Les Sampou - Borrowed and Blue

Borrowed & Blue

Les Sampou

MoNando Music 0101

MoNando Music
P.O. Box 5073
Norwell, MA 02061
(781) 659-2410

A review written for the Folk & Acoustic Music Exchange
by Roberta B. Schwartz

Les Sampou is not only Boston's best known girl with guitar, she is also one of the area's most versatile blues artists. Early in her musical career she hooked up with legendary bluesman Paul Rishell, and developed the chops she wows audiences with today. Among her idols are Bonnie Raitt, with whom she shares a powerful slide guitar style. For years Sampou's fans have clamored for an all blues album. Borrowed & Blue, Sampou's self-produced effort on her own MoNando Music label, is a labor of love - a gift to her fans who cannot get enough of her bluesy voice and slide guitar.

Borrowed & Blue gives us nothing but Les Sampou and her guitar. Recorded live in an upstairs bedroom at engineer J.P. Jones's home, it is a remarkable achievement for the way it captures Sampou's sound, and for its honesty, directness and simplicity. All of the emotions contained within the songs are laid bare.

The recording opens with a recent Sampou original called Lorraine. Sampou likes to tell of the circumstances that led to the writing of this song. She received a grant to stay at one of the famous dune shacks out in Provincetown, Massachusetts. It did nothing but rain during her stay there, and she had a bad case of writer's block to boot. But the rhythm of the rain and the beauty of the landscape at the tip of Cape Cod brought forth one of her best tunes. Here's a bit of rain, a bit of the blues, and a snippet of the song's lyrics:

It rained on my birthday
be raining when they put me in the ground
started raining on Monday, be raining when Sunday comes around
the sun don't impress me, the clouds are just the same
I'm at my best when it's pouring rain.

The recording contains classic blues as well as Les Sampou originals. Among the classics are Tommy Johnson's Big Road Blues, which states, "I ain't goin' down there...been a long, lonesome road...be all by myself...if I can't carry you sugar, I'm goin' to get me someone else." There's something wonderful about having Sampou stand this tune on its head by singing it from an assertive woman's point of view. Other covers include Bob Dylan's Meet Me in the Morning, which Sampou makes completely her own with her signature vocals. But my favorite cut is Sampou's cover of Blind Willie McTell's tale of moving down the road, Statesboro Blues. The powerful vocals, nimble guitar playing and gutsy delivery are all here. It's pure Les.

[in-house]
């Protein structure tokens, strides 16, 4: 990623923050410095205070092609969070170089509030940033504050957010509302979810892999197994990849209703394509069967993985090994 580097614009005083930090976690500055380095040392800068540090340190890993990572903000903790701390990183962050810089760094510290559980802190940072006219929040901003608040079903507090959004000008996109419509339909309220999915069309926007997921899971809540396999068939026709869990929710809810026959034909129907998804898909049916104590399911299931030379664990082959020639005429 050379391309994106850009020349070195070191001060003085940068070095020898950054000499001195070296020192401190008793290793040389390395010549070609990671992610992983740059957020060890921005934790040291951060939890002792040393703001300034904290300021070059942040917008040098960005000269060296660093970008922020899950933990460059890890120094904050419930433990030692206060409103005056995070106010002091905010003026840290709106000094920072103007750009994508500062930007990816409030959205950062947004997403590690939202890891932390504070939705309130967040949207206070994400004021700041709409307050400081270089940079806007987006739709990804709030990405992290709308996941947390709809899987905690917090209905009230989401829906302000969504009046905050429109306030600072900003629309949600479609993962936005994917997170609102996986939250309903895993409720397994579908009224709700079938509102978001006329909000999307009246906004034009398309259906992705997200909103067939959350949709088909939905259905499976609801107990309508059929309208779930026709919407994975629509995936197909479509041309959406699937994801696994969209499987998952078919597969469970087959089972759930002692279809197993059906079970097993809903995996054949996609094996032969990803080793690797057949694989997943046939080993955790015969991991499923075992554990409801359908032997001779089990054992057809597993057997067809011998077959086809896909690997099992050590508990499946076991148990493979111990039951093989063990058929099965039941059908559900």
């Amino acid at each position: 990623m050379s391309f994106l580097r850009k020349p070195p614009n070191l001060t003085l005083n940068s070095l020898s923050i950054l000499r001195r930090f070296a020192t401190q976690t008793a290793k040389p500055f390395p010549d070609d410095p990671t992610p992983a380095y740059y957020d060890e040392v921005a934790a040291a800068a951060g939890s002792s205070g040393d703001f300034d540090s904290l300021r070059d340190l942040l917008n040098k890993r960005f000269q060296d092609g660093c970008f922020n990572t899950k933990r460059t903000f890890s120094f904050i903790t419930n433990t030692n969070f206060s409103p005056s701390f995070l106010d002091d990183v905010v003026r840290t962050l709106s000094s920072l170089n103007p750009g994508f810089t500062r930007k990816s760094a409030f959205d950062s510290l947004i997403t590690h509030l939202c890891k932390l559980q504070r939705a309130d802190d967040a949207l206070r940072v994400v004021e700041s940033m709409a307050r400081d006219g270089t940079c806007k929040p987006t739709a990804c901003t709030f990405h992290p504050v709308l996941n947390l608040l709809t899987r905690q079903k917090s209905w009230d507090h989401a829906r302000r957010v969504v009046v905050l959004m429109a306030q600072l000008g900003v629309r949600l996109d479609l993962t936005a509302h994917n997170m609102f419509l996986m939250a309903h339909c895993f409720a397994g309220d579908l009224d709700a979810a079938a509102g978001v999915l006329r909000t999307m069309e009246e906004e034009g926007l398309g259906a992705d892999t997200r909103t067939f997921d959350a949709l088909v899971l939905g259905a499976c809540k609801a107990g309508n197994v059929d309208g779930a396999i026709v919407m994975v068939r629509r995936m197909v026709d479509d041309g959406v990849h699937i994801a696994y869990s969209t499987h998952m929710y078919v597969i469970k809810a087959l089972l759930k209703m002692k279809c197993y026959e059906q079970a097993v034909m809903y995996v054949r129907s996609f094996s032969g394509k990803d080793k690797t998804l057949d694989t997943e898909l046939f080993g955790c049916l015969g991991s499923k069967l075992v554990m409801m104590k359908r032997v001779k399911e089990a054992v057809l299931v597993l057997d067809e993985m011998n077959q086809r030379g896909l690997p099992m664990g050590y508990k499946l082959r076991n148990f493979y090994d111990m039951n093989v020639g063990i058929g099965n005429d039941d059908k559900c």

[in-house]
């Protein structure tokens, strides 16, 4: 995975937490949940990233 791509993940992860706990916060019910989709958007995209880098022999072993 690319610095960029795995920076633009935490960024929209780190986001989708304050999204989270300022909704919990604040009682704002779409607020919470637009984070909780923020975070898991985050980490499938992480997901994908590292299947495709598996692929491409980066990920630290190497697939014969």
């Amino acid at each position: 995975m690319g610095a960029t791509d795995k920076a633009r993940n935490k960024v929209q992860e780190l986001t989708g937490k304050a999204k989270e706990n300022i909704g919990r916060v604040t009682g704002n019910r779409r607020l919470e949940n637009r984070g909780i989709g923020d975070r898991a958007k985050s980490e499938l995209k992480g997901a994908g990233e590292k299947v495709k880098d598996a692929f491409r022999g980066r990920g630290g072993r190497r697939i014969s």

And it wouldn't be a blues album without Sampou's original composition, Chinatown, which opens with the best slide guitar chords this side of heaven.

Even You are my Sunshine receives its proper downbeat, bluesy delivery. This is not the happy ditty that we remember from childhood. Just listen to the lyrics....

One of the best musical treats in any genre is hearing Les Sampou sing and accompany herself on slide guitar. Even better is being a member of the audience when she belts out the blues. Borrowed & Blue gives us all of this and more. It is remarkable in that the recording reaches out to a wider audience, introducing the blues in a way that is fresh and new, yet remaining respectful of its traditional forms. Les Sampou, the blues, and slide guitar. It just doesn't get any better. Borrowed & Blue Is a stellar recording; a classic.

Track List:

  • Lorraine / Les Sampou
  • Kokomo Blues / Mississippi Fred McDowell
  • Big Road Blues / Tommy Johnson
  • Farewell to You Baby / Carl Martin
  • Meet Me in the Morning / Bob Dylan
  • Chinatown / Les Sampou
  • Statesboro Blues / Blind Willie McTell
  • It Won't Be You / Bessie Smith
  • Boogaloo Down La Rue / Unknown
  • You Are My Sunshine / Jimmie Davis & Charles Mitchell
  • Richland Women Blues / Robert Johnson
  • Sweet Perfume / Les Sampou
  • Police Dog Blues / Blind Blake
  • Weather Vane / Les Sampou
  • Holy Land / Les Sampou

Edited by David N. Pyles

Copyright 2001, Peterborough Folk Music Society and Roberta B. Schwartz.
This review may be reprinted with prior permission and attribution.

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